It goes without saying that a CRM platform, and probably a marketing automation platform depending on your business’s size, is a prerequisite.
I think that the ability to use this CRM (or marketing automation) data with Customer Match is the most exciting benefit it brings. By syncing your customer data with Customer Match’s audiences, you can build or nurture the customer relationship in your advertising messages.
Marketing automation tools, like Marketo, allow you to create ‘smart lists’ of customers based on where they are in the buyer journey. Now that you can push the email addresses in these smart lists to your Customer Match campaigns, you can talk to your customers in a much more intelligent way.
You can also adapt your communications based on CRM data. Let’s say you sell products with a renewal date or a finite lifespan – satnavs, for example, have map updates every year that customers can purchase. You could therefore use your CRM data to create a custom audience to reach the people who have not purchased a map update in the last two years and create a special offer just for them.
The possibilities are endless!
Real cross-channel audiences unified by email address
We’ve talked about Ads and Search, but the impact could be felt in every marketing discipline.
As we’ve previously mentioned, the email address is a reliable signal that you are indeed talking to the person you think you are.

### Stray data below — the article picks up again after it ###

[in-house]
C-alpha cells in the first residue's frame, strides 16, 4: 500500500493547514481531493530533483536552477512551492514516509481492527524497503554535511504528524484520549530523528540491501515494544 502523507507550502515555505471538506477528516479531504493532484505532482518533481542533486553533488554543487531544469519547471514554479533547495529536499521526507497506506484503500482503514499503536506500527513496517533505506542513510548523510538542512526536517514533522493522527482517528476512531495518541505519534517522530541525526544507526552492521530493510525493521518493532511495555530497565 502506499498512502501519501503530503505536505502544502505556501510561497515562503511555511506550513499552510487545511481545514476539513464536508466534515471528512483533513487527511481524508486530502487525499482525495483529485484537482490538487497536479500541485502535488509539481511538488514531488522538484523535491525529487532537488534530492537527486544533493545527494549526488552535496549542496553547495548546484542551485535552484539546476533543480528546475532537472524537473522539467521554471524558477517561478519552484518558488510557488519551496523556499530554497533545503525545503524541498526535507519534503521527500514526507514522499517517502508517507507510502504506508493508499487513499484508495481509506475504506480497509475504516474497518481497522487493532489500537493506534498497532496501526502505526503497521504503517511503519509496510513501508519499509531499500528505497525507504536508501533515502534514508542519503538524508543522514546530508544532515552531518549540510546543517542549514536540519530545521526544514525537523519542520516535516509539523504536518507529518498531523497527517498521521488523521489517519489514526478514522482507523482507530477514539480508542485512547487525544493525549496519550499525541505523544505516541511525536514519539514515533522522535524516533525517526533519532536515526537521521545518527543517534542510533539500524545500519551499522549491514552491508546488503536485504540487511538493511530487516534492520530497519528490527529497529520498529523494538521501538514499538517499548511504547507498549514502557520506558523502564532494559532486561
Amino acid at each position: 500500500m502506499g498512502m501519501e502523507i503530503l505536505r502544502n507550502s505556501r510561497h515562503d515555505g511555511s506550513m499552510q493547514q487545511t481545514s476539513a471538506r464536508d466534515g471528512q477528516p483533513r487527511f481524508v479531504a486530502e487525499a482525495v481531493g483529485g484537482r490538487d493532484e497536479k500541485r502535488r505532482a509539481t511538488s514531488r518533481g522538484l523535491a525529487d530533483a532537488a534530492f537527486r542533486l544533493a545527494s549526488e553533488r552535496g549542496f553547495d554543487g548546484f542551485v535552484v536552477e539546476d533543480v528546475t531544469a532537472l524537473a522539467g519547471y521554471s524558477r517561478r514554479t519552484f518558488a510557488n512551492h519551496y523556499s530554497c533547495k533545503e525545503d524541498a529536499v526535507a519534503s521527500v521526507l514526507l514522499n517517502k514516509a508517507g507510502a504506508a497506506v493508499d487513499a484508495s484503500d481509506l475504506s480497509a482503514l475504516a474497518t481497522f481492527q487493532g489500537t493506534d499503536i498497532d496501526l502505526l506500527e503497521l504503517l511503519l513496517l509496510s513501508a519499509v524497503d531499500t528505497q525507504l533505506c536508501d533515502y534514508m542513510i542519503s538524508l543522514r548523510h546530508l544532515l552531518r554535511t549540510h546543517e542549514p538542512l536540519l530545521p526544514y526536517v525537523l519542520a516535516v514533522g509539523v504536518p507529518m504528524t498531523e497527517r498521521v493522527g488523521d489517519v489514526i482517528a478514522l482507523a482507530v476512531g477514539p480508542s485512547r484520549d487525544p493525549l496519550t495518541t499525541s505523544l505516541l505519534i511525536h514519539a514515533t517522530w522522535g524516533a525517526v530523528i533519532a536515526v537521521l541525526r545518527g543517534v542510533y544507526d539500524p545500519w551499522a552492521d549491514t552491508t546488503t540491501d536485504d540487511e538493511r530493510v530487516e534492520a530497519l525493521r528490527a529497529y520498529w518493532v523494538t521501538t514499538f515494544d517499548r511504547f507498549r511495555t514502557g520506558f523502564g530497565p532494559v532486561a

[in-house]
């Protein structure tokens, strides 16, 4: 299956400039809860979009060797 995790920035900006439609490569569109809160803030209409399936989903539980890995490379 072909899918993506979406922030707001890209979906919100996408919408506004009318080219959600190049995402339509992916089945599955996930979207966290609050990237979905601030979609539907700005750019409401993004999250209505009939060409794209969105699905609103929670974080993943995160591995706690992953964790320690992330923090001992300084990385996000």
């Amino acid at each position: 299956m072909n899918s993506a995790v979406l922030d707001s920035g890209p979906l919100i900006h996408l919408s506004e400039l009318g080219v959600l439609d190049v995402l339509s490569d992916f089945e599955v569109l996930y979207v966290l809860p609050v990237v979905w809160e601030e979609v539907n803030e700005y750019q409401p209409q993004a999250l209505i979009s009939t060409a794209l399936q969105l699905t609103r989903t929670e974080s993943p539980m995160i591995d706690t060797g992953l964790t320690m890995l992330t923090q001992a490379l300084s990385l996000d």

And because the email address can identify a user across search, social, email and events, you start thinking about truly integrated campaigns where your customers receive consistent messaging when they search, when they tweet and when they open their emails.
Channels need to be more collaborative
As custom audiences enable cross-channel integrated marketing with common messaging, it will mean that marketers need to collaborate.
(Good) integrated marketing puts the customer at the centre and this means that marketers of all disciplines need to put aside their different KPIs and work together.
An example of this could be the typical landing page content debate. The goal for the landing page could be very different, depending on what type of marketer you talk to.
- Social – “We want the landing page to be focused on generating likes and shares.”